The average baby born in the U.S. weighs around eight pounds. Low birthweight- less than five pounds, eight ounces- occurs in approximately eight percent of births and the number continues to rise.
Risk Factors for Low Birthweight Babies
The majority of the time, low birthweight is the result of premature birth- when babies are born prior to 37 weeks. During the last few weeks of pregnancy, your baby will gain most of his or her weight so that early birth can result in a smaller than average baby.
Premature birth and low birthweight are common when carrying multiples. In fact, half of multiples will be born weighing less than five pounds, eight ounces. In addition, several maternal factors can increase your likelihood of having a baby with low birthweight. Mothers who are African-American, teenaged (especially under 15 years old), malnourished or users of drugs, alcohol or cigarettes during pregnancy have a higher prevalence of low birthweight babies.
Your obstetrician will monitor you and your baby closely if you fall into any of these high-risk categories.
Intrauterine Growth Restriction (IUGR)
A baby may be carried to full term and still have low birth weight if there is intrauterine growth restriction (IUGR). With IUGR, your baby may be fully mature but weak and underweight. Intrauterine growth restriction is generally caused by a problem with the placenta, mother’s health or the baby’s condition. IUGR can be identified by your obstetrician during regular check-ups throughout your pregnancy.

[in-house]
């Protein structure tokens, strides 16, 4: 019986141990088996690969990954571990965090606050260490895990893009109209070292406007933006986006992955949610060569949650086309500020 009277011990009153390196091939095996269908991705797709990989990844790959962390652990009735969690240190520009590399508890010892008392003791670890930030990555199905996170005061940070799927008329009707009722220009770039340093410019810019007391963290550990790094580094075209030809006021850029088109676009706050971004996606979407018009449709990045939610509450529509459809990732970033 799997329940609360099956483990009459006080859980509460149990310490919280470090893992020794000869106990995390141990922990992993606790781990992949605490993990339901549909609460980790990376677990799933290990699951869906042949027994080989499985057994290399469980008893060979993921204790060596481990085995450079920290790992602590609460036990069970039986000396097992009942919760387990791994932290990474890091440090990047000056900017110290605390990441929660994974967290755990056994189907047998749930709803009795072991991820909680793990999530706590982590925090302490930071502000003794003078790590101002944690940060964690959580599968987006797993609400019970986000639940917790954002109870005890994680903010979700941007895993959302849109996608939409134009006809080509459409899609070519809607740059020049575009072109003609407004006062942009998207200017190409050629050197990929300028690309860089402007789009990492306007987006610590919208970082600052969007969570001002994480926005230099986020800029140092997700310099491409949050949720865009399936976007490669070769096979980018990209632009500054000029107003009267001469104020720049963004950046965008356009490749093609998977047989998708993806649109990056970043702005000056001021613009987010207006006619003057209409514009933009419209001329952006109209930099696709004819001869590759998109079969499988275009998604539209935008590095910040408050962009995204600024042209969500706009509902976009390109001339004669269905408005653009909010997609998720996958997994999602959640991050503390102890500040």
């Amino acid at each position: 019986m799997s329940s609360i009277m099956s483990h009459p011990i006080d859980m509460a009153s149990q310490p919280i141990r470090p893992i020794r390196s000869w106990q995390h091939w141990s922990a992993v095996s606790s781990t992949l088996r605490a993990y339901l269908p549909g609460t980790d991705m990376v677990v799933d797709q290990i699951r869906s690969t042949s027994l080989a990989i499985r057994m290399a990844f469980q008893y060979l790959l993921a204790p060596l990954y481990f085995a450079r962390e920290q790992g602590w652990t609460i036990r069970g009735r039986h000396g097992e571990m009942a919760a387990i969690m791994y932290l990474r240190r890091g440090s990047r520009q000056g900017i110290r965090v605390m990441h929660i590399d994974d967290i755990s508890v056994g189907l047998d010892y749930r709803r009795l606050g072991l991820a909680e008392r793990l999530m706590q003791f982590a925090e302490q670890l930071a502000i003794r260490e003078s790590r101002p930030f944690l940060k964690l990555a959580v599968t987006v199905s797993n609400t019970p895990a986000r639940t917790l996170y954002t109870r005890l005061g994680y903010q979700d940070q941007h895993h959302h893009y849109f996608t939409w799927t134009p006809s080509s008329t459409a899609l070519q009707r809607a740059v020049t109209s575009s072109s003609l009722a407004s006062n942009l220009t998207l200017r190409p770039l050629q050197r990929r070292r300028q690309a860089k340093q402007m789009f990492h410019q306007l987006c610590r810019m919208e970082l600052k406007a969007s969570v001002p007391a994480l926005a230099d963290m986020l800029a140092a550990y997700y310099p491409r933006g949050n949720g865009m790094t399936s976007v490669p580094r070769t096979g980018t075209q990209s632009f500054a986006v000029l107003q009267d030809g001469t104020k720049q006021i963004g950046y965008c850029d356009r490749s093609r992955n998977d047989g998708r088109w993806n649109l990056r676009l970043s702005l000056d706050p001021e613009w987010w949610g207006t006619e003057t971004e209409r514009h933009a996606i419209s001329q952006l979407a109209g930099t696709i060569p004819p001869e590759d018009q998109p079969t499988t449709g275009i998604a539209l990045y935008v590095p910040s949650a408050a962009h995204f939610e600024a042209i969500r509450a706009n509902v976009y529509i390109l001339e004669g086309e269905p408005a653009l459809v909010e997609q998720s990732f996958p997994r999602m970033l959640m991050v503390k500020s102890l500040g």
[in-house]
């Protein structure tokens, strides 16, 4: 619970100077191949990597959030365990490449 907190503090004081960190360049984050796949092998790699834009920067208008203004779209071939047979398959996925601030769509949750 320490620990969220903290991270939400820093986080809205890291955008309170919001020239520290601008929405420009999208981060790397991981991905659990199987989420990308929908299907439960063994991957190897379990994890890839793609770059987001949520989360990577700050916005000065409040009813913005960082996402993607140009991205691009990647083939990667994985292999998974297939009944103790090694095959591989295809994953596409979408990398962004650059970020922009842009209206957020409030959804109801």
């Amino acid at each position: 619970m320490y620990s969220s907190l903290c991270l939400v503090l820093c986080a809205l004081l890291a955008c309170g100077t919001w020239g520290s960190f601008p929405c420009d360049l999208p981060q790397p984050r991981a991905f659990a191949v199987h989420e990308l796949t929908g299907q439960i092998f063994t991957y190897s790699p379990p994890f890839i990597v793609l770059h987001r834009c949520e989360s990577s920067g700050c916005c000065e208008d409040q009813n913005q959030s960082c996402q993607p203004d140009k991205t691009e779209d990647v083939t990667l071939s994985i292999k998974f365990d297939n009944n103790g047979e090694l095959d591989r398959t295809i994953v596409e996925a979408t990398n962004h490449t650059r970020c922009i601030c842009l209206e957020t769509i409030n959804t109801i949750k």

Complications from Low Birthweight
Low birthweight babies almost always require a stay in the Neonatal Intensive Care Unit (NICU). At birth, these small babies often have low oxygen levels, difficulty feeding and gaining weight, greater risk of infection and trouble maintaining their body temperature. Since low birthweight usually coincides with premature birth, it can be difficult to separate low birthweight issues from those caused by premature birth. Premature babies may suffer from breathing, neurologic and gastrointestinal problems.
Diagnosing Low Birthweight
During pregnancy, your obstetrician can diagnose low birthweight by measuring the height of the fundus, or the top of a mother’s uterus, from the pelvic bone. The size usually corresponds to the number of weeks. Ultrasound can also be used to more accurately estimate fetal size by measuring the head, abdomen, and femur to compare to a fetal weight chart.
At birth, your baby will be weighed. If your baby is below five pounds, eight ounces, he or she is considered to have low birth weight. Babies weighing less than three pounds, five ounces have very low birthweight.
Pre-natal care is an important key to preventing preterm birth and monitoring for low birthweight. Call our office to schedule a pre-natal visit with your obstetrician and discuss the likelihood of low birthweight.